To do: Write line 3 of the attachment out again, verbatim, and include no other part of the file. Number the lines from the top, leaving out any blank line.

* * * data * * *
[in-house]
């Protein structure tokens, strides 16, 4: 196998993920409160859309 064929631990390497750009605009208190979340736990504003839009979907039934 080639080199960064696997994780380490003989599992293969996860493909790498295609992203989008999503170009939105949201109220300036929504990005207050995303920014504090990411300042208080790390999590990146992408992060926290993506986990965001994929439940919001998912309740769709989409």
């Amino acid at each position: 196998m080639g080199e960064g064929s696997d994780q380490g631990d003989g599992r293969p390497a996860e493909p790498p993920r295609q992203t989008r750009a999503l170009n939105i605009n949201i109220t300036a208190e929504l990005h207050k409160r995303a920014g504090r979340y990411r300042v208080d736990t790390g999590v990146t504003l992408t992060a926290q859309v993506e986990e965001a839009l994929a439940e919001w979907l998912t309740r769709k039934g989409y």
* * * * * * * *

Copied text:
């Amino acid at each position: 196998m080639g080199e960064g064929s696997d994780q380490g631990d003989g599992r293969p390497a996860e493909p790498p993920r295609q992203t989008r750009a999503l170009n939105i605009n949201i109220t300036a208190e929504l990005h207050k409160r995303a920014g504090r979340y990411r300042v208080d736990t790390g999590v990146t504003l992408t992060a926290q859309v993506e986990e965001a839009l994929a439940e919001w979907l998912t309740r769709k039934g989409y």